Ralph Waldo Emerson wrote, “People wish to be settled; only as far as they are unsettled is there any hope for them.” To the extent that Emerson’s insight is applicable to the grocery business, retailers vying for a share of the nation’s $800 billion a year in food and beverage sales, a contingent that includes chain drug stores, find themselves at the beginning of a period of opportunity.
A series of catalytic events are now shaking the status quo, challenging participants in the field to reexamine and enhance their offerings or risk becoming obsolete.
The U.S. debut of hard discounter Lidl; the counterstrike by archrival Aldi, which plans to spend $3.4 billion over the next three years to expand its store base in this country; and Amazon’s $13.7 billion acquisition of Whole Foods Market — together with the inevitable responses from Walmart, Kroger and Albertsons, all the way down to mom-and-pop grocers — promise to transform how consumers go about food shopping.
Lidl made its much anticipated entry in the American can market last month, launching 10 supermarkets in the Mid-Atlantic states of Virginia (where the company has its U.S. headquarters), North Carolina and South Carolina. Ninety additional stores are slated to open during the coming year.
Much smaller than the typical supermarket in this country, the Lidl format’s appeal is based on simplicity, ease of shopping and, above all, low prices. By emphasizing private label merchandise — 90% of what it sells are store brands — and maintaining a laser-like focus on efficient business processes and execution, the retailer is able to consistently deliver prices that retailers in the 26 other nations where it operates have found it difficult to match.
In addition, Lidl stores, which in the U.S. average 20,000 square feet, enhance their drawing power with a rotating series of specials that extend beyond food and beverages into a broad range of consumer product categories.
Aldi, whose model has much in common with Lidl’s, is not taking the challenge to its business in the U.S. lightly. The $3.4 billion investment, which was announced just days before its global rival opened its first American stores, brings Aldi’s total planned capital expenditures in this country, where it has operated for more than four decades, to $5 billion. Thirteen hundred of the company’s 1,600 existing locations in 35 states are to be remodeled during the next three years, and 900 new stores will be added to the chain by 2022.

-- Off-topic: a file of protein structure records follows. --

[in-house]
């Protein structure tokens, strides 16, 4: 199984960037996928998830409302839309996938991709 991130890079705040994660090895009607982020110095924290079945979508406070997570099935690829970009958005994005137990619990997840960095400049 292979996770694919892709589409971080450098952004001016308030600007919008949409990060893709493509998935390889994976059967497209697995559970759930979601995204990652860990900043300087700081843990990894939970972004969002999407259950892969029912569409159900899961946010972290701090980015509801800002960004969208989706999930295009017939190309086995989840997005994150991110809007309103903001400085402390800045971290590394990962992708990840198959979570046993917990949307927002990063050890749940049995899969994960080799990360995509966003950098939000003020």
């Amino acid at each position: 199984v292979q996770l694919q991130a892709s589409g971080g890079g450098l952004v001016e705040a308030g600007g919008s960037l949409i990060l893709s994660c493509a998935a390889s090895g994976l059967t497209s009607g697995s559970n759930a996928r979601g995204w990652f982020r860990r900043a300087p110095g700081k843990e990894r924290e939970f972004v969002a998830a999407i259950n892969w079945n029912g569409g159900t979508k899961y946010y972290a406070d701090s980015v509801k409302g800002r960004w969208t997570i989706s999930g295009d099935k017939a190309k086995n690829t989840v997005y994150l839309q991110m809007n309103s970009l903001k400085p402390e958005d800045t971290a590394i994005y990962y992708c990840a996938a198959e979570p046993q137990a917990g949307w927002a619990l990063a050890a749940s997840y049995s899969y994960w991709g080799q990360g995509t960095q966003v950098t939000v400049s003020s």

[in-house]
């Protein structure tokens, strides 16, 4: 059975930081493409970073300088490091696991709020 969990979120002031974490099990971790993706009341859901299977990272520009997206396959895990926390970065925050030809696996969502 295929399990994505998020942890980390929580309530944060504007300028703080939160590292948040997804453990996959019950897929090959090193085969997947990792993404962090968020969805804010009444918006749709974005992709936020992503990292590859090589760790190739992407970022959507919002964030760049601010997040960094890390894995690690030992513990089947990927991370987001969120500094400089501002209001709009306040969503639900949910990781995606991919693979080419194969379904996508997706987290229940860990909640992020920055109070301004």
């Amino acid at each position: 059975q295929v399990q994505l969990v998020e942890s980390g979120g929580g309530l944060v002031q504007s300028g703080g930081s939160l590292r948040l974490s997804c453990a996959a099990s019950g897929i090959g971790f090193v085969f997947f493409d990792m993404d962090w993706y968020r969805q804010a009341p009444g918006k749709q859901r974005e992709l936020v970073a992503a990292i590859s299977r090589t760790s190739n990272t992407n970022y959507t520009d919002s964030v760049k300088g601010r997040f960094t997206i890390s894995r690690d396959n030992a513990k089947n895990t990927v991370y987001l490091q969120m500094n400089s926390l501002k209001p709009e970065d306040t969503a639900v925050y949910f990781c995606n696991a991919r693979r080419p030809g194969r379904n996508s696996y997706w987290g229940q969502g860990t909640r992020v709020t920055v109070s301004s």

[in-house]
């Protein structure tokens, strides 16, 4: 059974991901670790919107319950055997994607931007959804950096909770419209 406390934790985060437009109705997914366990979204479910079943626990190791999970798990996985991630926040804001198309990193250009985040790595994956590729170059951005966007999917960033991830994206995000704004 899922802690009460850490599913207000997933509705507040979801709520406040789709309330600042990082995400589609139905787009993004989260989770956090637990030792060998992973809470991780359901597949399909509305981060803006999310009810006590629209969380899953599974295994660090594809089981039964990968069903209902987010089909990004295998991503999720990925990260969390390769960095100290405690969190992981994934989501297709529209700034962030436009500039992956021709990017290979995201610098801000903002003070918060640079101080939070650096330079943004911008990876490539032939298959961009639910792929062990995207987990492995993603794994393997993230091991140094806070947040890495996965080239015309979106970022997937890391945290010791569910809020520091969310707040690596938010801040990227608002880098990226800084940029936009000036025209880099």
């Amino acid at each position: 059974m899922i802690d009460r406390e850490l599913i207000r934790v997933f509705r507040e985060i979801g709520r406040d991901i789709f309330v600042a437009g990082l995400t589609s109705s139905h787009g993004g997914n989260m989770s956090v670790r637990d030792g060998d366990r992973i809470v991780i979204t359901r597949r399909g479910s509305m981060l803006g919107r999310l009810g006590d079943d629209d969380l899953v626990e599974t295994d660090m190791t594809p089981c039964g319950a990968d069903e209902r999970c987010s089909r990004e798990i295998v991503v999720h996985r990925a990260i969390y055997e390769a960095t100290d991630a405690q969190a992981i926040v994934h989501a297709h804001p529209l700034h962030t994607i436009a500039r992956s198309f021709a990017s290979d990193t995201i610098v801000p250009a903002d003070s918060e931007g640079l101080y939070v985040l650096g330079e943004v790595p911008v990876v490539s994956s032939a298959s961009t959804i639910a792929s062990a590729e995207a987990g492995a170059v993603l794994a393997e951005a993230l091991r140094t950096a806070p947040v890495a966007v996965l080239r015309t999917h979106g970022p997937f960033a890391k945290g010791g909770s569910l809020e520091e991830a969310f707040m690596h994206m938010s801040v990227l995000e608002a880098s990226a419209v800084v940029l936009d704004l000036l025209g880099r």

“We pioneered a grocery model built around value, convenience, quality and selection,” says Jason Hart, chief executive officer of Aldi’s U.S. operations. “We are giving our customers what they want, which is more organic produce; antibiotic-free meats; and fresh, healthier options across the store, all at unmatched prices up to 50% lower than traditional grocery stores.”
A different kind of competitor for the alliance of food shoppers based on those criteria is taking shape with Amazon’s purchase of Whole Foods Market. The deal will unite Amazon’s unmatched capabilities in technology and distribution — capabilities that have been successfully brought to bear to lower prices, increase convenience and alter the balance of power in one retail segment after another — with Whole Foods’ keen understanding of the high-end food shopper and the trends that will shape the industry going forward. In the short term, Amazon will use its scale and expertise in distribution to help Whole Foods lower high prices, which in recent years have been a persistent stumbling block to the chain’s growth.
The bigger question is what will the addition of Whole Foods do to accelerate the expansion of the e-commerce company’s grocery business. Whole Foods has more than 460 stores in desirable urban locations in the U.S., Canada and the United Kingdom and, over time, Amazon can be expected to integrate them into its network of facilities that fulfill internet grocery orders. The stores should be particularly useful in addressing meat, produce, seafood and other categories that are difficult to handle, and that many consumers have been reluctant to buy online. Whole Foods’ reputation for quality should help burnish Amazon’s reputation among grocery shoppers.
“Millions of people love Whole Foods Market because they offer the best natural and organic foods, and they make it fun to eat healthy,” says Amazon founder and CEO Jeff Bezos. “Whole Foods Market has been satisfying, delighting and nourishing customers for nearly four decades — they’re doing an amazing job, and we want that to continue.”
The current ferment in the grocery sector can only benefit consumers. Innovation and investment by Lidl, Aldi, Amazon and others will result in everyone involved in the business — discounters, warehouse clubs, convenience stores and drug chains, as well as traditional supermarkets — trying to develop new and better ways to satisfy the demands of consumers. If they don’t, the odds are higher than ever that one or more of their competitors will.